Even if you start it earlier in the morning, it wont make any difference. Lets say its minus 3 outside, the AC will run, but the air going into the house wont be sufficiently warm enough to heat your house. Then after 15 minutes the AC will freeze up and enter the defrosting mode. It will take at least another 15 minutes for the AC to de-ice and start running again, which by then the house has lost any heat it built up and also the air coming out will be cold again anyways. The only way to wake up to a warm house is to leave the AC running all night and it might manage to keep the temps up (though ive never tried this) On cold winter mornings the best you can do is just wait for the sun to come out and the fog to clear before even bothering to turning the reverse AC on. Even the manual says when it’s really cold, the reverse AC will be inefficent and it suggests using a different heater instead, (such as electric fan, element or oil column heater)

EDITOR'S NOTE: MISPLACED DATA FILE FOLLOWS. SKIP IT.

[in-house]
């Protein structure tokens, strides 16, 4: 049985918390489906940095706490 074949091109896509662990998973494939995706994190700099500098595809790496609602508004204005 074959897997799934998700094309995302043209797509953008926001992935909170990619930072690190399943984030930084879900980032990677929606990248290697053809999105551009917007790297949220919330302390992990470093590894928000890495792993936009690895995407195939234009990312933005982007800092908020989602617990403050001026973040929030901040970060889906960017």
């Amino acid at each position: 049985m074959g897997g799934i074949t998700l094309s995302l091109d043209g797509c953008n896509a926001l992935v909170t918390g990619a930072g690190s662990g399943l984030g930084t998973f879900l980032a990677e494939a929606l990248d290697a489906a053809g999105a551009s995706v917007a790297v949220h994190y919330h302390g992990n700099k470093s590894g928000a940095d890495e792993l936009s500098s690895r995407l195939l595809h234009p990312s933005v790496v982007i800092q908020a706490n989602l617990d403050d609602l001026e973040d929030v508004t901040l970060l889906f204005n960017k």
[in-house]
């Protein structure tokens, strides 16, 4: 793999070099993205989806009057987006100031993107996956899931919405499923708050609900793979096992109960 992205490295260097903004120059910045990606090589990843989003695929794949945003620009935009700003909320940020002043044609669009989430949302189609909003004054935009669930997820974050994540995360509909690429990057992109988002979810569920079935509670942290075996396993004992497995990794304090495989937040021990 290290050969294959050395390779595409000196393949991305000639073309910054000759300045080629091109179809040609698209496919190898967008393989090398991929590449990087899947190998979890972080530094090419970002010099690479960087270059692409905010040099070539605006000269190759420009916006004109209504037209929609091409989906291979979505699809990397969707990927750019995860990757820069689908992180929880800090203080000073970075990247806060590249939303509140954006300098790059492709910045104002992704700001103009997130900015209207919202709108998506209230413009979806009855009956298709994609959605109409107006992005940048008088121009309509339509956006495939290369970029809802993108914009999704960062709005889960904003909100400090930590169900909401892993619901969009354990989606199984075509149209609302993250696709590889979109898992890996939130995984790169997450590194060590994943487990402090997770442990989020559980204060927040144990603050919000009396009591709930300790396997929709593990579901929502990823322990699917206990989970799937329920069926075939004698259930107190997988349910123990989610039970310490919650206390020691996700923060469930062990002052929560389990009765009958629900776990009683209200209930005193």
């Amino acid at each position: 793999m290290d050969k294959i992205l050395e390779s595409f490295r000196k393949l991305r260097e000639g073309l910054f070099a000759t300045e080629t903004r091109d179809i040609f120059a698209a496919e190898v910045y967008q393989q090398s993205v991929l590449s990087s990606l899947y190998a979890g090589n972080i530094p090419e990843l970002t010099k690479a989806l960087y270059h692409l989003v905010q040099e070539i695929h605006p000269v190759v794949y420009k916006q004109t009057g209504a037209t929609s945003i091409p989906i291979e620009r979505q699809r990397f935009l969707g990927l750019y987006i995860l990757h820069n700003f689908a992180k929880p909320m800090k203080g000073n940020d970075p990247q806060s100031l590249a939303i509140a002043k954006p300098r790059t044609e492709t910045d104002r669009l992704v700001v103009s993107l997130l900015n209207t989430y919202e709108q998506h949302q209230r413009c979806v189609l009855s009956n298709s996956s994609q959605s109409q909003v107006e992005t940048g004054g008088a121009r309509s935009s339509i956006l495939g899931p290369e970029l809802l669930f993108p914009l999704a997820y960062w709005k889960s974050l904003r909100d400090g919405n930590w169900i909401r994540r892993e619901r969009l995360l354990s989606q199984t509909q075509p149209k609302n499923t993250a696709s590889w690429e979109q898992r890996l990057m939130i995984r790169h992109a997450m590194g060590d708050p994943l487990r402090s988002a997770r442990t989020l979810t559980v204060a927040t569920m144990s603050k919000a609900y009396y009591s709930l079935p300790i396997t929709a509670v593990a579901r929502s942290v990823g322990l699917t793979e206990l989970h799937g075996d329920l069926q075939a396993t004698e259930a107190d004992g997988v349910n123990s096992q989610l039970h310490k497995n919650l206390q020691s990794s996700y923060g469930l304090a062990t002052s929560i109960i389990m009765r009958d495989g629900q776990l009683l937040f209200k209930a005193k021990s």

if we lived in sydney the reverse AC would work just fine as it doesn’t get that cold at night.

im not sure if theres much difference between brands, as they all work on the same heat pump principle

I disagree with this. Our house gets down to about 8 degrees inside when it’s well below freezing outside in mid-winter.
We have two split systems at either end of the house, we set the timer to come on at 6am and the thermostat to 18 which it reaches in about 10 minutes without fail; certainly warm enough to have breakfast, get ready for work and get out.
Surely it depends on the efficiency of the unit, how old it is, and how long your house can hold the heat for?
We were very sceptical about using these hot air blowers for heating after coming from a country with gas-powered hydronic central heating radiators in every house, but’s been a lot better than we expected in winter.